The best thing about being a liberal is the license to write idiotic things, pretend they're scientific, and receive praise from you fellow liberals who accept your nonsense as settled science. Examples abound; just look at the mindless babblings of James Hansen and Al Gore. One a scientist, one a mediocre reporter.
Edward McClelland writing on Salon.com recently wasted a couple of hours on an essay the claims air conditioning causes people to vote Republican. (No, it's not clever and there's no "aha" moment anywhere. Just his speculation dressed up as settled science.)
His thesis: Air conditioning induced a population migration from cooler states that traditionally vote Democrat to warmer states that traditionally vote Republican. This postulation can be logically reduced to say, "Pollitical affiliation is function of geography."
Since science means nothing to liberals, I can disprove his thesis with a single example. Me.
A life-long conservative, I spent 7 years stationed in Charleston, South Carolina. But in 1992, the Navy transferred me to Groton, Connecticut, where my family and I lived in an un-air conditioned Navy duplex. By Mr. McClelland's logic, the combination of geographical location and lack of AC should have turned me into an Al Franken's-ass-kissing, AGW freaking, Al Qaeda-loving, ACLU-donating, corporate-bashing lefty class basher.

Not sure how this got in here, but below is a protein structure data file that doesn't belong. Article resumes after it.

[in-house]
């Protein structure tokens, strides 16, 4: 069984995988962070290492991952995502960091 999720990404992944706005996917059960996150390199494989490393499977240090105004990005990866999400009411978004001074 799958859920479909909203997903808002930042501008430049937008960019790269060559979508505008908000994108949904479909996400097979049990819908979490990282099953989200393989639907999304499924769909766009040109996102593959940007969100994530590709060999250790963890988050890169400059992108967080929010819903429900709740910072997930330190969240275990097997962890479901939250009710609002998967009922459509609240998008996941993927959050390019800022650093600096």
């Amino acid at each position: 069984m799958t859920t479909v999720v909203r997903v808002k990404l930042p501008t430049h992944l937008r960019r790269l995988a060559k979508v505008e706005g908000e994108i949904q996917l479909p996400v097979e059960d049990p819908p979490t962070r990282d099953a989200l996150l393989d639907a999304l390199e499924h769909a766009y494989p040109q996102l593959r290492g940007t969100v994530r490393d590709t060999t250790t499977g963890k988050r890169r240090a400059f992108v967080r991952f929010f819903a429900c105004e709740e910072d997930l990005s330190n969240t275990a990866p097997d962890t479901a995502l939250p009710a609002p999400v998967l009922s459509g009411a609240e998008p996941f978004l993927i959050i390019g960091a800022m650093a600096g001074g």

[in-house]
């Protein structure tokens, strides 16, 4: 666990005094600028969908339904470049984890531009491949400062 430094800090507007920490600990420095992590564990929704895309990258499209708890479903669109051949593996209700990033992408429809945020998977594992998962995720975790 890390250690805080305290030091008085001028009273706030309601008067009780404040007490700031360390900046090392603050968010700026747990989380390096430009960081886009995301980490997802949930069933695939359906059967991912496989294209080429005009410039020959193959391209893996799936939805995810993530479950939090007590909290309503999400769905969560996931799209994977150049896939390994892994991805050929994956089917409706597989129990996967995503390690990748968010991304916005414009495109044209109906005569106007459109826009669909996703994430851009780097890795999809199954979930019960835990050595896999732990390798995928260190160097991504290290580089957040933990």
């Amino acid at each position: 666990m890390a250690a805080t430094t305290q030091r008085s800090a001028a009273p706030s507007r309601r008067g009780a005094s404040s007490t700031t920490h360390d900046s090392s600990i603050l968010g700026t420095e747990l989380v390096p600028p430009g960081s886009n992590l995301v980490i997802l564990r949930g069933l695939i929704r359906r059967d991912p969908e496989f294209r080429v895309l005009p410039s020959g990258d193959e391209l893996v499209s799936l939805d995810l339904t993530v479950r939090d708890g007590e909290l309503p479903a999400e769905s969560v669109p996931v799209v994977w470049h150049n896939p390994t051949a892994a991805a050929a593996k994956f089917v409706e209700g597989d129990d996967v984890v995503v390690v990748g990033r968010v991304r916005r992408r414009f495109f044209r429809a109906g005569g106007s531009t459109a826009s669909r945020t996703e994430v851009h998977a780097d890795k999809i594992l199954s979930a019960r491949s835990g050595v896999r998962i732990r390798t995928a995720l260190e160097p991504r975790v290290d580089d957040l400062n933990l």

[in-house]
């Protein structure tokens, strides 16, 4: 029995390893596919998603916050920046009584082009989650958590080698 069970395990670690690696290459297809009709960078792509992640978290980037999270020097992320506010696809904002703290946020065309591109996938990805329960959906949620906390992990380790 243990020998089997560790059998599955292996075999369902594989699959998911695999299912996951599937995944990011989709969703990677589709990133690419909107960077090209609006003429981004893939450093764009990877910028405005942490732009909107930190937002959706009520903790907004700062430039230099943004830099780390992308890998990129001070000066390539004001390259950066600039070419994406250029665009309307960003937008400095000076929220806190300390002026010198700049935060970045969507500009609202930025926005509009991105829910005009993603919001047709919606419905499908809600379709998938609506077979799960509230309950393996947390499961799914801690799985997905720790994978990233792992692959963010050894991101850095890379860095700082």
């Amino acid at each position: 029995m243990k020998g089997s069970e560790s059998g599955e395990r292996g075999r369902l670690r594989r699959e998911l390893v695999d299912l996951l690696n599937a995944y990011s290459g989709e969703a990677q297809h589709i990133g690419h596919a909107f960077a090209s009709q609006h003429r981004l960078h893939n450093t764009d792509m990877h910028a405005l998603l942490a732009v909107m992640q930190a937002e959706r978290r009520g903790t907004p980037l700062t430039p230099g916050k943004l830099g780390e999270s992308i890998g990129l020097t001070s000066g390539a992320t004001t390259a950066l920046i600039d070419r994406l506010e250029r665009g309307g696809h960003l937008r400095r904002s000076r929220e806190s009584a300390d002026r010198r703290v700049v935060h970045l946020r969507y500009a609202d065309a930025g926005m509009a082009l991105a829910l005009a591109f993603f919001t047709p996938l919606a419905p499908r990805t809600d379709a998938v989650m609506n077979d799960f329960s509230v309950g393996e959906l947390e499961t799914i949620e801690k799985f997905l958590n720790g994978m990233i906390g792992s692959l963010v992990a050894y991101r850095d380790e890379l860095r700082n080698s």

Instead, I wrote The Conservative Manifesto, started my own corporation, left the Navy, helped the GOP take back the House and Senate, moved back to St. Louis, and worked my ass off for George W. Bush in 2000.
I could have erred in my reduction of McClelland's thesis. Perhaps the mere presence of air conditioning, regardless of geography, causes Republicanism. I can still prove him wrong, by liberal standards: my air conditioning went out today.
If McClelland's thesis hold water, then I should have driven to Springfield, Illinois, to fawn over the messiah and his Peter as they launched that class war in which Biden all but promised to personally murder every son-of-a-bitch who makes more than $100,000 a year--unless the wage earner is a government employee or union member.
But I didn't. Instead, I sweated out this blog entry. Even now, a tenacious dribble of sweat dangles dangerously from the tip of my nose above the touchpad of my laptop.
Since Mr. McClelland deserves an alternative explanation for America's mild turn to starboard over the past 30 years, I'll leave him with this: From FDR to Carter, Americans gave liberals almost half a century to fix all the problems liberalism promised to cure--poverty, hatred, war, disease, ignorance, racism. After 46 years, most of those problems had gotten worse. In the process, America lost her groove. Ronald Reagan offered to restore both balance and pride to the greatest nation that ever graced the earth.